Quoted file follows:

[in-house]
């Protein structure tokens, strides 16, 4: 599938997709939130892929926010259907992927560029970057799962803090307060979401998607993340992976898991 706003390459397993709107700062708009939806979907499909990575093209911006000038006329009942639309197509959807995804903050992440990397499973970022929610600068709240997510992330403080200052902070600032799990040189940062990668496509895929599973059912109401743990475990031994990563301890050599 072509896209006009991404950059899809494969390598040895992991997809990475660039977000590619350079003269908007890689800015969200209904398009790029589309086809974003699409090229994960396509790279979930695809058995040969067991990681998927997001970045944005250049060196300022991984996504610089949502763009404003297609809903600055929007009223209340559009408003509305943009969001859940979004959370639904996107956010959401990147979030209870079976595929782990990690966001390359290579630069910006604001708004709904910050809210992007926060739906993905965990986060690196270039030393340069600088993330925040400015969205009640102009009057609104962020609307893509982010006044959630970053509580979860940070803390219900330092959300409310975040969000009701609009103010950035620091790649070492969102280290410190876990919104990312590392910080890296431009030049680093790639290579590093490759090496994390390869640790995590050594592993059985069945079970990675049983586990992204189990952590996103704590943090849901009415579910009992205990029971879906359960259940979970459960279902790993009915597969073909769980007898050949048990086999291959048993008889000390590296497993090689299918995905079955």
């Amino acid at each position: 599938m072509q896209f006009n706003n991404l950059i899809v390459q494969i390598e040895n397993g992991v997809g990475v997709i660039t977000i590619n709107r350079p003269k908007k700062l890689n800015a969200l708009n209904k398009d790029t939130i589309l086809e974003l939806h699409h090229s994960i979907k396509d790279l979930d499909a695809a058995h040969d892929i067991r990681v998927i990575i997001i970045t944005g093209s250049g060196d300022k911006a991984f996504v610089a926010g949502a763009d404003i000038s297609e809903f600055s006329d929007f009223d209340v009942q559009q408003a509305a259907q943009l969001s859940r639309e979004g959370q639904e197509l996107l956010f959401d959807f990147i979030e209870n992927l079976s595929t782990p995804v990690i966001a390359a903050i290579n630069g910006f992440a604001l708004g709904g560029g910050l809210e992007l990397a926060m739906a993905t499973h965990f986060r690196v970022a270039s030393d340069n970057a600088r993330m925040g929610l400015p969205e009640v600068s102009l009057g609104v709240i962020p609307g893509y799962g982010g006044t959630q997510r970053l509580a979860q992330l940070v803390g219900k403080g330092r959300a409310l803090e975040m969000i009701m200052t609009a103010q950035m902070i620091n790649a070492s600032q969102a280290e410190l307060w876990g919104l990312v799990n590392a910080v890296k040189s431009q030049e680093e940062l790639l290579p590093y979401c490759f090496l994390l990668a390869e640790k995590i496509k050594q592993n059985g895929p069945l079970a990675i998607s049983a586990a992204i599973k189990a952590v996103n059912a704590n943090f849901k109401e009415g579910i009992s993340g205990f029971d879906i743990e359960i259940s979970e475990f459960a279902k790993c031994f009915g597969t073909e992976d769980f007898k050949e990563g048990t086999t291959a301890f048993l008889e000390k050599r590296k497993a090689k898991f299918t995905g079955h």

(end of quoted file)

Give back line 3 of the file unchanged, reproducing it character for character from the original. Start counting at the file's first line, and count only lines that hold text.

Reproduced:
């Amino acid at each position: 599938m072509q896209f006009n706003n991404l950059i899809v390459q494969i390598e040895n397993g992991v997809g990475v997709i660039t977000i590619n709107r350079p003269k908007k700062l890689n800015a969200l708009n209904k398009d790029t939130i589309l086809e974003l939806h699409h090229s994960i979907k396509d790279l979930d499909a695809a058995h040969d892929i067991r990681v998927i990575i997001i970045t944005g093209s250049g060196d300022k911006a991984f996504v610089a926010g949502a763009d404003i000038s297609e809903f600055s006329d929007f009223d209340v009942q559009q408003a509305a259907q943009l969001s859940r639309e979004g959370q639904e197509l996107l956010f959401d959807f990147i979030e209870n992927l079976s595929t782990p995804v990690i966001a390359a903050i290579n630069g910006f992440a604001l708004g709904g560029g910050l809210e992007l990397a926060m739906a993905t499973h965990f986060r690196v970022a270039s030393d340069n970057a600088r993330m925040g929610l400015p969205e009640v600068s102009l009057g609104v709240i962020p609307g893509y799962g982010g006044t959630q997510r970053l509580a979860q992330l940070v803390g219900k403080g330092r959300a409310l803090e975040m969000i009701m200052t609009a103010q950035m902070i620091n790649a070492s600032q969102a280290e410190l307060w876990g919104l990312v799990n590392a910080v890296k040189s431009q030049e680093e940062l790639l290579p590093y979401c490759f090496l994390l990668a390869e640790k995590i496509k050594q592993n059985g895929p069945l079970a990675i998607s049983a586990a992204i599973k189990a952590v996103n059912a704590n943090f849901k109401e009415g579910i009992s993340g205990f029971d879906i743990e359960i259940s979970e475990f459960a279902k790993c031994f009915g597969t073909e992976d769980f007898k050949e990563g048990t086999t291959a301890f048993l008889e000390k050599r590296k497993a090689k898991f299918t995905g079955h």